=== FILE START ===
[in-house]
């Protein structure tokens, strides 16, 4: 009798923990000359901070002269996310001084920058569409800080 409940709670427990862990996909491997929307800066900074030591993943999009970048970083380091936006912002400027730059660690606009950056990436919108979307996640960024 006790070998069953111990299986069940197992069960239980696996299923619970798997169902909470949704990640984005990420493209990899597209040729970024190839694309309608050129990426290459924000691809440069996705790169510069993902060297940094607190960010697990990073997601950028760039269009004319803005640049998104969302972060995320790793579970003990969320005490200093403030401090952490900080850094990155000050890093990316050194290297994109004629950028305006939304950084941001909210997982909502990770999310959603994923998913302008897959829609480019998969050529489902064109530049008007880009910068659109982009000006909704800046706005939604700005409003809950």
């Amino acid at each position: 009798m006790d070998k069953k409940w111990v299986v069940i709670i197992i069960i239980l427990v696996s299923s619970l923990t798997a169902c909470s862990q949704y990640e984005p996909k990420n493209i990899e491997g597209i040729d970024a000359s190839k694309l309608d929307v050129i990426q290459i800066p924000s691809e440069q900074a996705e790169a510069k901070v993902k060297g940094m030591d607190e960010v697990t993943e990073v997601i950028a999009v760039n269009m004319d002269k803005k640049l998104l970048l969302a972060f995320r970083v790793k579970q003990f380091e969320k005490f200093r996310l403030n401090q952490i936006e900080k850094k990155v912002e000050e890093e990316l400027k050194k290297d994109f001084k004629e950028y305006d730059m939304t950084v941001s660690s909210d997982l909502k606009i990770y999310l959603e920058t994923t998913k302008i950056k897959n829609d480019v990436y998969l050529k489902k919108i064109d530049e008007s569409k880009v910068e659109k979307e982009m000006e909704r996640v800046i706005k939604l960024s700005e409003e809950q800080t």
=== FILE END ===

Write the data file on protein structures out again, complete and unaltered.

[in-house]
């Protein structure tokens, strides 16, 4: 009798923990000359901070002269996310001084920058569409800080 409940709670427990862990996909491997929307800066900074030591993943999009970048970083380091936006912002400027730059660690606009950056990436919108979307996640960024 006790070998069953111990299986069940197992069960239980696996299923619970798997169902909470949704990640984005990420493209990899597209040729970024190839694309309608050129990426290459924000691809440069996705790169510069993902060297940094607190960010697990990073997601950028760039269009004319803005640049998104969302972060995320790793579970003990969320005490200093403030401090952490900080850094990155000050890093990316050194290297994109004629950028305006939304950084941001909210997982909502990770999310959603994923998913302008897959829609480019998969050529489902064109530049008007880009910068659109982009000006909704800046706005939604700005409003809950």
């Amino acid at each position: 009798m006790d070998k069953k409940w111990v299986v069940i709670i197992i069960i239980l427990v696996s299923s619970l923990t798997a169902c909470s862990q949704y990640e984005p996909k990420n493209i990899e491997g597209i040729d970024a000359s190839k694309l309608d929307v050129i990426q290459i800066p924000s691809e440069q900074a996705e790169a510069k901070v993902k060297g940094m030591d607190e960010v697990t993943e990073v997601i950028a999009v760039n269009m004319d002269k803005k640049l998104l970048l969302a972060f995320r970083v790793k579970q003990f380091e969320k005490f200093r996310l403030n401090q952490i936006e900080k850094k990155v912002e000050e890093e990316l400027k050194k290297d994109f001084k004629e950028y305006d730059m939304t950084v941001s660690s909210d997982l909502k606009i990770y999310l959603e920058t994923t998913k302008i950056k897959n829609d480019v990436y998969l050529k489902k919108i064109d530049e008007s569409k880009v910068e659109k979307e982009m000006e909704r996640v800046i706005k939604l960024s700005e409003e809950q800080t």